Reviewed by: Spencer Schumacher
This movie is based on the book Badfellas by author Tonino Benacquista.
witness protection program
sin and the Bible
|Featuring:||Dianna Agron … Belle Blake
Robert De Niro … Fred Blake/Giovanni Manzoni
Michelle Pfeiffer … Maggie Blake
Tommy Lee Jones
John D’Leo … Warren Blake
Dominic Chianese … Don Mimino
Vincent Pastore … Fat willy
|Director:||Luc Besson—“Taken,” “Transporter”|
“Some call it organized crime. Others call it family.”
“As far back as I can remember I always wanted to be a gangster. To me being a gangster was better than being president of the United States.” —Henry Hill (as played by Ray Liotta in “Goodfellas”).
Director Luc Besson (“The 5th Element,” “The Professional”) is at the helm of “The Family,” a film that looks at the life of a mob family once they’ve retired from the business and been forced into witness protection.
After turning on his “mob” family, Giovanni Manzoni (Robert De Niro) and his family give up their New York, urban lifestyle (it’s suggested this isn’t the family’s first stop) and are transferred to the more rustic Normandy, France. They are instructed to do away with their mafia ways and “assimilate” into a life of hum-drum normalcy.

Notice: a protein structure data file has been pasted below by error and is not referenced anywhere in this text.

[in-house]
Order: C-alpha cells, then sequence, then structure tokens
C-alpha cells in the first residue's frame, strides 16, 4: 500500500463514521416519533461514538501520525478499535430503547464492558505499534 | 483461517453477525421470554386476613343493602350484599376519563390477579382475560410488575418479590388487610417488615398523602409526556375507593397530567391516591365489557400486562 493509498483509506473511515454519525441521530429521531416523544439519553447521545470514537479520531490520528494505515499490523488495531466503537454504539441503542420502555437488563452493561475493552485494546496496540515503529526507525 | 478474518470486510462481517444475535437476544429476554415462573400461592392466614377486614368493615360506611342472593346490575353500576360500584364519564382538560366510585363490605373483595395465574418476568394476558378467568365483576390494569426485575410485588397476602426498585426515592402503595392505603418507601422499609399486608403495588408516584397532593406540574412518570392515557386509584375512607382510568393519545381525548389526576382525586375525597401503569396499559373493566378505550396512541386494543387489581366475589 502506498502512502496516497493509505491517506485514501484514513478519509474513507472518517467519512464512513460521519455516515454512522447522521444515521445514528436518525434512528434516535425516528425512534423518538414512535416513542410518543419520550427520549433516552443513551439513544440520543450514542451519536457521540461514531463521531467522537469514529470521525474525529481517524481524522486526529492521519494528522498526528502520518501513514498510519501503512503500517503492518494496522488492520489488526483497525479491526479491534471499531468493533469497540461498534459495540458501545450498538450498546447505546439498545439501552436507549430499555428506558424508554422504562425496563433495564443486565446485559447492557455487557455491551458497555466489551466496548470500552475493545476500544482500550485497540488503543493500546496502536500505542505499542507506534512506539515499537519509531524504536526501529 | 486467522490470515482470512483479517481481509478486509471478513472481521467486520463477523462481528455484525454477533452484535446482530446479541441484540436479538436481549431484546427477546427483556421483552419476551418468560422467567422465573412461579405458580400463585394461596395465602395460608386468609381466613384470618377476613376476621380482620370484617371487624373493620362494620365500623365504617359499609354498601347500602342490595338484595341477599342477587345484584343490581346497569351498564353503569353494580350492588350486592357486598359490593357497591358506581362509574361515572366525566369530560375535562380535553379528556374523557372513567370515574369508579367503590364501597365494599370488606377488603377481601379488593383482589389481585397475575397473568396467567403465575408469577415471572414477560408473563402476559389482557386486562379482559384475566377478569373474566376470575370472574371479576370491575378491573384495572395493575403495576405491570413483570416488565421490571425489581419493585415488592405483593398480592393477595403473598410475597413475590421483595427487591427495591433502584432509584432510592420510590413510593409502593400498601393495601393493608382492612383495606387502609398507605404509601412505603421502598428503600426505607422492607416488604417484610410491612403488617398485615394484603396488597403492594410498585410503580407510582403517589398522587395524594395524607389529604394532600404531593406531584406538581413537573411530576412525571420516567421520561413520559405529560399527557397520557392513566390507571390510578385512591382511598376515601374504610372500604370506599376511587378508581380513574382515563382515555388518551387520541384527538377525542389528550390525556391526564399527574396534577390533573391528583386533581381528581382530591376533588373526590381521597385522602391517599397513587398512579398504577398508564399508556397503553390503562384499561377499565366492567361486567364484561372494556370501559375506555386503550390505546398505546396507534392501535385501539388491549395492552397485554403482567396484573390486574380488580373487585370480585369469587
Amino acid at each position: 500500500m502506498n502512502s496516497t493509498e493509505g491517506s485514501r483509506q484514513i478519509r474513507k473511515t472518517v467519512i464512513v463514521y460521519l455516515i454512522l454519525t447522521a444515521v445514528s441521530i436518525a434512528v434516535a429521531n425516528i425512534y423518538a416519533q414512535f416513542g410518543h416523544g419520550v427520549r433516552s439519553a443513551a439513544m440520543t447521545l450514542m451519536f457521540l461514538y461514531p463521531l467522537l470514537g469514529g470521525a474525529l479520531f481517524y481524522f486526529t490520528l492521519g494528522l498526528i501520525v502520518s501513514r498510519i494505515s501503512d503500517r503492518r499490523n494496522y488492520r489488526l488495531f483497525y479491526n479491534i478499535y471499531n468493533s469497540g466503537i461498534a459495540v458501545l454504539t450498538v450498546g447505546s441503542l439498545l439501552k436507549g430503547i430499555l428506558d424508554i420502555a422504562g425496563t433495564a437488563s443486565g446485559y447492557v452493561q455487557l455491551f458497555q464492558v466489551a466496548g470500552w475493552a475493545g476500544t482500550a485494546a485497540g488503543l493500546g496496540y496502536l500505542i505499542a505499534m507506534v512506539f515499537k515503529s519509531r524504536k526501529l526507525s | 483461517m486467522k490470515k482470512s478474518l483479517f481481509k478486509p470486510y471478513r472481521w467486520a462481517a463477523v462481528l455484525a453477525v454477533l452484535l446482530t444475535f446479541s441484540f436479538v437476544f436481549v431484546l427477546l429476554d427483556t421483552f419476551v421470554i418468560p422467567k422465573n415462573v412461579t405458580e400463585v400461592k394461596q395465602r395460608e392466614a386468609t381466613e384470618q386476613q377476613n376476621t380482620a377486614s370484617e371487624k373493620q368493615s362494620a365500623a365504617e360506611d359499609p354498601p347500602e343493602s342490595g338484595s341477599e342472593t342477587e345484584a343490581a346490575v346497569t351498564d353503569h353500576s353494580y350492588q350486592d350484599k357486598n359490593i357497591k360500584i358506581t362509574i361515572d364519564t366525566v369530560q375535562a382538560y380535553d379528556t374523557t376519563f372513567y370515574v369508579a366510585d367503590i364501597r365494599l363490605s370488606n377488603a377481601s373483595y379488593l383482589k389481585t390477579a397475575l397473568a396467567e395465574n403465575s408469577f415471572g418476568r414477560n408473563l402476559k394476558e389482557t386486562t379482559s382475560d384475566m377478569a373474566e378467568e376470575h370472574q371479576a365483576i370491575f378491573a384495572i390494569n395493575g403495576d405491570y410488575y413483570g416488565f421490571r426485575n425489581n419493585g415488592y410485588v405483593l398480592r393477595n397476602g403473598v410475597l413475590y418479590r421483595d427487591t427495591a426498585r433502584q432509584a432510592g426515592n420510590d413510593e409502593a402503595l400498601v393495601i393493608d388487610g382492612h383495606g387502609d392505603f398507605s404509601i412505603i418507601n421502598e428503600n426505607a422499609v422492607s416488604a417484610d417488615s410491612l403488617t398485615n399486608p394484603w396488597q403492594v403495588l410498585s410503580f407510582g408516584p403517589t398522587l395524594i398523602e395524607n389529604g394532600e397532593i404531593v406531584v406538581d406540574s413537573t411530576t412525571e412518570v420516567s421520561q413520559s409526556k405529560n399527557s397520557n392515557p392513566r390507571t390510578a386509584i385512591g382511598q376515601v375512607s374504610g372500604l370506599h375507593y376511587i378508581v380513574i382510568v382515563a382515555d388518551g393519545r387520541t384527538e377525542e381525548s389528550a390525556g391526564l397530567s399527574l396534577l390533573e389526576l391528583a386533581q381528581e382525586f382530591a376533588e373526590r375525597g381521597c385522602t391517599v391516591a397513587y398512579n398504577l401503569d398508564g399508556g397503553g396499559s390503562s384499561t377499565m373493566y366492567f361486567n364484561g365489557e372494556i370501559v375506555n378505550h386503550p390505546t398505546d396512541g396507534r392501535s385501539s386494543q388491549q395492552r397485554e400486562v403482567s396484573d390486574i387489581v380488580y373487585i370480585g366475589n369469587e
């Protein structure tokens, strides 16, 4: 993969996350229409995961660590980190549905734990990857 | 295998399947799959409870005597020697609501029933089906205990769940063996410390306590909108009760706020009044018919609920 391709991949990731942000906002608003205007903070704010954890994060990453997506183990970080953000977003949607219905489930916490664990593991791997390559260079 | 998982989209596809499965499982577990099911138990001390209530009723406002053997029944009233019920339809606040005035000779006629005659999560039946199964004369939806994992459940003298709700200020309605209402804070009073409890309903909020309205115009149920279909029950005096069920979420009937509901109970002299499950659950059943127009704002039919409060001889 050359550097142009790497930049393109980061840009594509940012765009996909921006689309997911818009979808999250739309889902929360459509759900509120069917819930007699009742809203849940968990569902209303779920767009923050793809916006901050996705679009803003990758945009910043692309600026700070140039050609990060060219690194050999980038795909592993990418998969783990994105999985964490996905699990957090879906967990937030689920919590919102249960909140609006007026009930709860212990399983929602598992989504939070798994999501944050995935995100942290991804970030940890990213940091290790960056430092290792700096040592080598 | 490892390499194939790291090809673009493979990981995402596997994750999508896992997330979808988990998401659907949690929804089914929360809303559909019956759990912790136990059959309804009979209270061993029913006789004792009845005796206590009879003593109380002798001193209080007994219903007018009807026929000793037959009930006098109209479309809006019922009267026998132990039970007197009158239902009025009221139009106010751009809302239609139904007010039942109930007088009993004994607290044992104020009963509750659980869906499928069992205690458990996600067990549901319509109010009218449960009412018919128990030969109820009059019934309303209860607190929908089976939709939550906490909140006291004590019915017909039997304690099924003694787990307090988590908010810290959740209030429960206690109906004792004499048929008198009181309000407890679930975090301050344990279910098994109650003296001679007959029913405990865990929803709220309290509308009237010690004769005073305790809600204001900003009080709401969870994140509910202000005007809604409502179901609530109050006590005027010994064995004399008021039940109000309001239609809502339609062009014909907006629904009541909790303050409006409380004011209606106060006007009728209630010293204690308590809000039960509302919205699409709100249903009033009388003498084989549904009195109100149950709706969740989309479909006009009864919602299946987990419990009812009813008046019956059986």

Once in Normandy, the Manzoni family becomes the average American Blake family. Giovanni transforms himself into a “writer” and takes on the name Fred Blake, he is using the new, quiet environment as a place to write his memoirs. The rest of the family is Fred’s wife Maggie (Michelle Pfeiffer) and their teenage children, Belle and Warren.
The problem is the mafia and all its trappings are in their blood, and they just can’t seem to break the bad habits of brokering deals, extortion, beating up bullies, blowing up super markets, and, oh, yeah, killing people because they inconvenienced you. You know, the mafia creed, once in, it’s hard to get out, and with the Manzoni family, the whole family is in.
Assisting with this small town relocation is CIA Agent Stansfield (Tommy Lee Jones). His job is to keep the Blakes in line, out of trouble and alive. Back in New York, the mob bosses are trying to track Giovanni’s family down for turning on them.
As hard as Stansfield and the CIA try to keep the Blake’s secret identities under wrap, it is the family itself that just can’t help resorting to their old ways, by continuing to bring attention to themselves and drawing their pursuers ever closer to discovering their whereabouts. The biggest problem, of course, is Fred/Giovanni himself, who grows upset when he finds that the tap water coming from the faucet is brown. Despite the pleas and advice of Stansfield to lay low, Giovanni feels the urge to go on an environmental crusade to find out why his water is brown. Of course, each person he runs into on this journey is more and more incompetent and disrespectful, which greatly irritates the man who is never one to simply “forgive and forget” a mere look of disrespect or an insolent remark. Giovanni’s temper is the seed that may ultimately lead to his family’s undoing.